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The Strange Things Boutique




DVD. Network.

MetamorphosisVampire movies used to be great. When I was a kid, of all the horror films that filled me with anticipation, none did it moreso than a vampire film – especially, but by no means exclusively, a Hammer vampire film. But then it all went wrong. The rot arguably set in with Frank Langella as the disco Dracula in 1979 (or if you prefer, when Anne Rice started cranking out her dull books), where the emphasis moved from horror to ‘dark romance’, and – the odd effort like Let the Right One In and 30 Days of Night aside – it’s been downhill ever since, with vampires becoming progressively defanged, desexed and descarified, Even superior efforts like Buffy the Vampire Slayer - a show I love - have tended to keep the vampires on a leash, and now we have Twilight and True Blood leading the way in vampyric emasculation.

All of which leads us to Metamorphosis, a clumsy European co-production that has potential but manages to throw it all away thanks to a brutal combination of lousy acting and even lousier dialogue - as well as very little horror to speak of.

Opening up with the capture and imprisonment of Elisabeth Bathory, the action rapidly switches to the present day, where Christopher Lambert turns up in Hungary in time to see his dead brother staked by superstitious peasants and then fall victim to a mysterious vampire attack himself, before the action – if we can call it that – switches to three American tourists who may well be the worst actors this side of Birdemic. They are searching for Bathory’s castle, but instead meet the mysterious Elizabeth (Irena Hoffman), who is soon hooking up with Keith (Corey Sevier), who is researching the Bathory story and believes she was hard done by (all that slaughter of innocents to bathe in their blood being an understandable and forgivable reaction to a childhood of abuse, apparently).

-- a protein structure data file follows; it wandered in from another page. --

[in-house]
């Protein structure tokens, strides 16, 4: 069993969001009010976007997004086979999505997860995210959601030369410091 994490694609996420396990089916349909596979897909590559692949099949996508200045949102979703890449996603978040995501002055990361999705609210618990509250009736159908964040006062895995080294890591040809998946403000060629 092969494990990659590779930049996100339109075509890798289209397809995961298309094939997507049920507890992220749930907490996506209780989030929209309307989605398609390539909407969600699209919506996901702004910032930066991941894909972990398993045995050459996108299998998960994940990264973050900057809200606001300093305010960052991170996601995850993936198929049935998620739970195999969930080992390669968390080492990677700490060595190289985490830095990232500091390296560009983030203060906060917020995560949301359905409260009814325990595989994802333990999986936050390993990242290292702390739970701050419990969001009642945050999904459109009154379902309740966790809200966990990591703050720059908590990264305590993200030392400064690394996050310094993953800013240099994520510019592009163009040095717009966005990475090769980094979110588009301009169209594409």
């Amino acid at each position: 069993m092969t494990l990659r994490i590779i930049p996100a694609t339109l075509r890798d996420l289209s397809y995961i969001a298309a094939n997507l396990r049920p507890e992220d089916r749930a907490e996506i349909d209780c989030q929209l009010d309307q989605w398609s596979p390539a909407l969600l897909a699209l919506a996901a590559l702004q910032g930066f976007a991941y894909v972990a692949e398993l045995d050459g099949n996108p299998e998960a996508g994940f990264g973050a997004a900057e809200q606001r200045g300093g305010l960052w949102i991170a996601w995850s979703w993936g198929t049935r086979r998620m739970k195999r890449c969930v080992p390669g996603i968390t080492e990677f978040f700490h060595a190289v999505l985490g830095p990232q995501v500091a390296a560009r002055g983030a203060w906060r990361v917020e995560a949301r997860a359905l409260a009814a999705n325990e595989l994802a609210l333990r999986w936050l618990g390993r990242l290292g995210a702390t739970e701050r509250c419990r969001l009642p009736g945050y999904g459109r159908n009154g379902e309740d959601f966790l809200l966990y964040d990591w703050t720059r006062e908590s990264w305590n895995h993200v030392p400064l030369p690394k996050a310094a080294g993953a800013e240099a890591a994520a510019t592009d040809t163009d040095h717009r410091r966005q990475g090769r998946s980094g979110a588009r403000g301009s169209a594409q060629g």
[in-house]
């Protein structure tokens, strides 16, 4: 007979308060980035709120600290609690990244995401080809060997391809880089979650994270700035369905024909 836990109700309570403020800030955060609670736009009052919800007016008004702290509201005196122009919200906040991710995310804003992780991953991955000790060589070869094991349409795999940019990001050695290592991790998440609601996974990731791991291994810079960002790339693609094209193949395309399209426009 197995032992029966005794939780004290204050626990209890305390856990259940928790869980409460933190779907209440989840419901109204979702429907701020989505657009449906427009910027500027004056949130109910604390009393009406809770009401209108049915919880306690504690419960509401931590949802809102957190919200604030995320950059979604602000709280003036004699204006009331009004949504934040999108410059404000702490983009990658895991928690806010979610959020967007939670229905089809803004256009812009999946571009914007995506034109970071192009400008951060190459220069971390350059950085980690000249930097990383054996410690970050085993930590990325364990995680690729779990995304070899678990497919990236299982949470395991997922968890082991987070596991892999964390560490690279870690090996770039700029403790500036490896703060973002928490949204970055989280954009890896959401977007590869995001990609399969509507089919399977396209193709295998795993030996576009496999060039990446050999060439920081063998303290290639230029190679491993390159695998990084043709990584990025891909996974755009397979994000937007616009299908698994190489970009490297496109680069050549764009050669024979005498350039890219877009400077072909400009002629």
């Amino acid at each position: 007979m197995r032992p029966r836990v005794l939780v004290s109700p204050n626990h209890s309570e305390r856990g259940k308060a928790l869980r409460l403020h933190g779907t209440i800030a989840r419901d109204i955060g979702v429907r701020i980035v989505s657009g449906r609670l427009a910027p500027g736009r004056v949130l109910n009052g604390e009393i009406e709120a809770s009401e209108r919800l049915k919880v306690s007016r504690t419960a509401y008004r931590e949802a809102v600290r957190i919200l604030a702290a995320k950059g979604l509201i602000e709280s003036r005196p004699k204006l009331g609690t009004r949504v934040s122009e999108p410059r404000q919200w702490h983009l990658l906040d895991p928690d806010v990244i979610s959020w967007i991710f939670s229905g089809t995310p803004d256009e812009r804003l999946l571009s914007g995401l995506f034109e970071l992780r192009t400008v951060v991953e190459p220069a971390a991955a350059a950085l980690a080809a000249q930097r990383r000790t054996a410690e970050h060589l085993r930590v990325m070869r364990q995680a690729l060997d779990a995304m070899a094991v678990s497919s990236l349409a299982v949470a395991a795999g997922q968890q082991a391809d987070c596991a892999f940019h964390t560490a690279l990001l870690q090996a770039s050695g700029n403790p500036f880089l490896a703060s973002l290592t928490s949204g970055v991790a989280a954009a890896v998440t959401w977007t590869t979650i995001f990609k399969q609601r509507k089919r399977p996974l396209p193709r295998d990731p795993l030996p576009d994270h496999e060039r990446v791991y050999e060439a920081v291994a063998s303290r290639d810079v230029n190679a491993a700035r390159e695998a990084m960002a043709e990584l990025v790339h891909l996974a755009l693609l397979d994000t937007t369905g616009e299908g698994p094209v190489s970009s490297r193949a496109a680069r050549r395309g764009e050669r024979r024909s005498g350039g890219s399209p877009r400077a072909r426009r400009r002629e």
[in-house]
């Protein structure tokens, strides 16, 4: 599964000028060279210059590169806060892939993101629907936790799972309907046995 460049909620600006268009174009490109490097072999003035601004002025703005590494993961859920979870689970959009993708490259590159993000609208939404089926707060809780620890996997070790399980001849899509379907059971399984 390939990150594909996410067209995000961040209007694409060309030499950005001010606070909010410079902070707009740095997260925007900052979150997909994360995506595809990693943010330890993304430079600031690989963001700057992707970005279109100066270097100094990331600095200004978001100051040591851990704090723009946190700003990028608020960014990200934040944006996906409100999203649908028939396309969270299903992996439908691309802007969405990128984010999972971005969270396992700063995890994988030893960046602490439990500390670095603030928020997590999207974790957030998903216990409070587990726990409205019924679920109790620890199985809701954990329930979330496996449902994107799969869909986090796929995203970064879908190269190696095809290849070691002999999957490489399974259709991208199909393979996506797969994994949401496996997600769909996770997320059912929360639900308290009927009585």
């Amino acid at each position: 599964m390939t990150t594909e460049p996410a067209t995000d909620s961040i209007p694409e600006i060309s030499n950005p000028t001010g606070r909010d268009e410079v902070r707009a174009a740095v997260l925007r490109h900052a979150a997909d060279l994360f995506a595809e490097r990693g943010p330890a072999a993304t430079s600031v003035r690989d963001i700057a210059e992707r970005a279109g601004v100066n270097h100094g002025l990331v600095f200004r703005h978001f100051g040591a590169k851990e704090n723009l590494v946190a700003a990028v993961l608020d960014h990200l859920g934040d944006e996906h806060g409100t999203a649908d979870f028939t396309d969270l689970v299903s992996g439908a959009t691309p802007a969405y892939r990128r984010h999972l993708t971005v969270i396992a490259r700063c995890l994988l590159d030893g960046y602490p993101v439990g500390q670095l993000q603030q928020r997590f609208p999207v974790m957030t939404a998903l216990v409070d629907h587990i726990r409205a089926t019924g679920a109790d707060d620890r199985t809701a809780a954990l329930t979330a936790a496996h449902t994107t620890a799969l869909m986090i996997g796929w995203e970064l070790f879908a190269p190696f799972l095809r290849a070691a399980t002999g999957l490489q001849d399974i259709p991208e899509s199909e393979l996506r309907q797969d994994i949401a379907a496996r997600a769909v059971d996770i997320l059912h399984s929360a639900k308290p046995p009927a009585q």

This is the sort of film where people who have just met immediately declare their undying love for each other, and so when Elisabeth vanishes, leaving only a cryptic message about ‘the white light’, Keith is determined to find her, Unfortunately, a road accident leads to a meeting with a supposedly dead priest, a nun, two rough-looking tourists and the most ineffectual pack of savage wolves you will ever see, before the unlikely bunch wind up at a castle, where Lambert – now a vampire and suddenly sporting a ponytail – pops up to cause havoc, spout one-liners and generally chew the scenery, before he has a final martial arts battle – really! - with the returning Elisabeth, who of course is the vampire daughter of Countess Bathory. Then it’s time for the most long-winded plot twist in history, for the few viewers still interested. Oh, and there’s a laughably awful Hungarian hi-hop track to enjoy during the closing scenes.

The sad thing about Metamorphosis is that it has potential – it looks great, from the natural scenery to the locations, and when Lambert is on screen, he really kicks the film up several gears, hamming it up ferociously. But his scenes are brief, and for the most part, we are stuck with unbelievably awful acting from all the leads – I was convinced they’d been dubbed at first, so flat and unconvincing was their delivery, but it seems this actually was shot in English. Horror fans will feel cheated, because theirs is precious little horror here, and even the new generation of Twilight-lovers will surely draw the line at this.

Shot in 2007 you can see why it’s taken so long to appear in the UK. Sadly, Metamorphosis doesn’t quite manage to reach the so-bad-it’s-good level that the acting demands. Instead, it’s just bad. Very, very bad.





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